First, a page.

Russia and China in the Graveyard of Empires, happy to see the United States leave, are the two big players that have just inherited a dangerous quagmire, plagued by instability and an uncertain economic future.
According to Taliban spokesperson Zabiullah Mujahid, the Taliban government wants to join the China-Pakistan Economic Corridor (CPEC), the flagship component of China’s Belt and Road Initiative (BRI, also known as “One Belt, One Road”), which connects Central Asia to the oil fields of Iran.
Russia and China see the U.S. withdrawal from Afghanistan as proof of a decaying West and a demotion of the United States as the preeminent world power. This comes as welcomed news to China, aspiring to replace the United States as a global power. For Russia, the age-old rival of the United States, a U.S. decline would be the culmination of a Cold War dream. Both have leveraged the fall of Kabul to intimidate their respective nemeses, warning Ukraine and Taiwan, that the United States is an unreliable friend, with deteriorating power.
Although neither China nor Russia liked having U.S. troops on their borders, the U.S. military presence kept order. Both countries are now scrambling to decide how to deal with the fallout and the new responsibilities hoisted upon them such as how to contain Afghanistan’s many threats, including terrorism, drugs, and a refugee crisis.
Beijing is concerned about a potential increase in terrorist activity in Xinjiang. Similarly, Russia has suffered numerous Islamist terrorist attacks over the past decades and knows that an unstable Afghanistan could be a potential catalyst for more trouble. Curbing the flow of opium poppies into or through Russian territory is yet another security concern.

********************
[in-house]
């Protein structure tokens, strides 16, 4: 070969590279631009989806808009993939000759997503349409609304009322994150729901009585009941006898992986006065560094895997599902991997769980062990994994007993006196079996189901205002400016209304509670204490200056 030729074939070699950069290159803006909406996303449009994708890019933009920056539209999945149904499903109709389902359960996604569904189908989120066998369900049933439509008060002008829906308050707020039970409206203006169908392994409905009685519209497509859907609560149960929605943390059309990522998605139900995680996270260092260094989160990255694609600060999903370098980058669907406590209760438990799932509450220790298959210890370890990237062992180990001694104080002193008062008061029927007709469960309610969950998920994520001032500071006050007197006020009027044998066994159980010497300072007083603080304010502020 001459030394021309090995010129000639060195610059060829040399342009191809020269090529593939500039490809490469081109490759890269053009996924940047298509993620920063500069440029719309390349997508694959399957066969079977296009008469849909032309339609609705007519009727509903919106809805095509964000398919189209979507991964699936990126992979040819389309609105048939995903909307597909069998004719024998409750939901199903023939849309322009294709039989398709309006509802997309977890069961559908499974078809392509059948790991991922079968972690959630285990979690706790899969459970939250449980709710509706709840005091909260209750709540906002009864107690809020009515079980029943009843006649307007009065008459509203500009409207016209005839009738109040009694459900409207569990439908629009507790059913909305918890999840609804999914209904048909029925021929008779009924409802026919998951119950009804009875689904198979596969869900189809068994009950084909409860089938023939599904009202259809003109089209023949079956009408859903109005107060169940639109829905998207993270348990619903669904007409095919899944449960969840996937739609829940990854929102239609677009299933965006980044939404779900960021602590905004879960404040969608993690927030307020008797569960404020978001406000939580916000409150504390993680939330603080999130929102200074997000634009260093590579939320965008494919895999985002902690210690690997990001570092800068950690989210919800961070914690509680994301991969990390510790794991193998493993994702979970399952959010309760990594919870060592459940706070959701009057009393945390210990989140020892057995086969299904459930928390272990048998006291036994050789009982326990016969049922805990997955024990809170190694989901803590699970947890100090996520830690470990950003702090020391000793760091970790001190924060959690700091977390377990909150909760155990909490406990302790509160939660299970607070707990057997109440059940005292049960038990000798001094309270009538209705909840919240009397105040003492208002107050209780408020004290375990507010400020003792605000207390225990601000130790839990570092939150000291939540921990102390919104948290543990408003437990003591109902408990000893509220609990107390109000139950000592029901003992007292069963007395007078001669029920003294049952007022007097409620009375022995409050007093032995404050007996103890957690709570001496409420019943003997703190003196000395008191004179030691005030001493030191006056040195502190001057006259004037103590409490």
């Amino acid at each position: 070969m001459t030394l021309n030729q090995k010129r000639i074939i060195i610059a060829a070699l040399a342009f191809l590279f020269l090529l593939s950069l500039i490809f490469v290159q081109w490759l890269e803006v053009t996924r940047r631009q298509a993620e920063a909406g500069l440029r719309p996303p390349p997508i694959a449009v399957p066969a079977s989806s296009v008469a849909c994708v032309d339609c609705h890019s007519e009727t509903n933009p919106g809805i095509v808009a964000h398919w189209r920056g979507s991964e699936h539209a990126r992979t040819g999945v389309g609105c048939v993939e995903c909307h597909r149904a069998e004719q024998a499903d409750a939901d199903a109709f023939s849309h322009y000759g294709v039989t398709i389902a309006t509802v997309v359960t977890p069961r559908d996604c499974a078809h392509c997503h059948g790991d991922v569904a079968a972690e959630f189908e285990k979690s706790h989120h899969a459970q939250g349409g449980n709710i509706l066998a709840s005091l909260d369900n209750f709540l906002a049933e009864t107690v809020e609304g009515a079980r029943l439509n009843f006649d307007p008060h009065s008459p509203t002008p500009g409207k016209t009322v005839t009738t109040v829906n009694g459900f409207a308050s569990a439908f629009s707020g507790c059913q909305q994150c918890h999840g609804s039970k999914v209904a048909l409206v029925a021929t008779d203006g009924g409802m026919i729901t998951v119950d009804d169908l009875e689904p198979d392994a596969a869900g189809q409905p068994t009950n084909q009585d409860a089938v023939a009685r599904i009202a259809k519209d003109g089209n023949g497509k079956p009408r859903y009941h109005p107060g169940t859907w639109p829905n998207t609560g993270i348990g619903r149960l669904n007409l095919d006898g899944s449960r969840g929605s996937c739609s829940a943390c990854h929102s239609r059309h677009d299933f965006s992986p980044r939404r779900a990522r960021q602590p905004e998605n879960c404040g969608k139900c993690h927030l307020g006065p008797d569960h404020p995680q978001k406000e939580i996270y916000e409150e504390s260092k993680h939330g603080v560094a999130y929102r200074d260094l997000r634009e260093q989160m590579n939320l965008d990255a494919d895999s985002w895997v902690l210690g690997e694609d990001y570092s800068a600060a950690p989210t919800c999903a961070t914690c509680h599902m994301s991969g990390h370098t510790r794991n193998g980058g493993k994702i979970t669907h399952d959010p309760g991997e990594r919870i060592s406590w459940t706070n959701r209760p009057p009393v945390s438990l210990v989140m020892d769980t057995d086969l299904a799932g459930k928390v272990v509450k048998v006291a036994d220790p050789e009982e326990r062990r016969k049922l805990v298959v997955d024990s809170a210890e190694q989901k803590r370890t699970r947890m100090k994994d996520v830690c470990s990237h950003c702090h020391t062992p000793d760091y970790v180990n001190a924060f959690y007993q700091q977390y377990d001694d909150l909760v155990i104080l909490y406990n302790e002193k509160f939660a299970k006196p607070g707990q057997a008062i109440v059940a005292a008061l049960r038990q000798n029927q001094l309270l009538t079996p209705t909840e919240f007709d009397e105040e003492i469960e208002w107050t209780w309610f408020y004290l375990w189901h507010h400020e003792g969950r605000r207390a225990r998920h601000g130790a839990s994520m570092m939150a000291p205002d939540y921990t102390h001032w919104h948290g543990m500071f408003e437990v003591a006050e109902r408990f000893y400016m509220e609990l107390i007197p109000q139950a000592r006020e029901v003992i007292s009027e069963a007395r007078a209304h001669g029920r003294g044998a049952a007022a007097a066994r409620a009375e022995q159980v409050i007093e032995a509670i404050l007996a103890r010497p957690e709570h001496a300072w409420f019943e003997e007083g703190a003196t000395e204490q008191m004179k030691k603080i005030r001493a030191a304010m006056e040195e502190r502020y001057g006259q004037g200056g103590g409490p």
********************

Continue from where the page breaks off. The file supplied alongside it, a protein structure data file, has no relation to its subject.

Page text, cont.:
Russia also worries about potential violence in the Central Asian Republics, which have historically been well within the Russian sphere of influence. This increased destabilization and security threat has provided an opportunity for Russia to increase its military presence in Central Asia.
Russia and China have augmented their military aid and troop strength in Tajikistan. Additionally, Russia has hosted joint-military exercises, under the Shanghai Cooperation Organization (SCO). Shortly before the fall of Kabul, a meeting was held between the SCO and the Russian-led military grouping, the Collective Security Treaty Organization (CSTO), whose members include Armenia, Belarus, Kazakhstan, Kyrgyzstan, and Tajikistan, as well as observer states, Afghanistan, and Serbia. At the September summit of the SCO, which took place in Dushanbe, Tajikistan, a primary topic of discussion was how to address the Afghanistan question, while no clear policy was actually defined.
Although China and Russia do not appear to have a concise Afghanistan roadmap, it seems that the CSTO will maintain security in Central Asia, while China will increase its own border defenses. Meanwhile, continued stability in Central Asia is dependent on whether or not Afghanistan becomes a safe haven for international terrorists and if terrorism can be contained inside of Afghanistan. The fear is that attacks could be launched from Afghanistan, or radicalization could be exported to China, Pakistan, the Central Asian Republics, and Russia.
Both China and Russia hosted Taliban leaders, before the fall of Kabul, and both have maintained their embassies there. China and Russia abstained from participating in G-7 demands that the Taliban respect and expand human rights. They also sent delegates to the G-20 leaders’ summit on Afghanistan, where Chinese Foreign Minister Wang Yi pushed for the removal of U.S. sanctions against the Taliban. Both countries have demanded that the United States pay for Afghanistan’s reconstruction.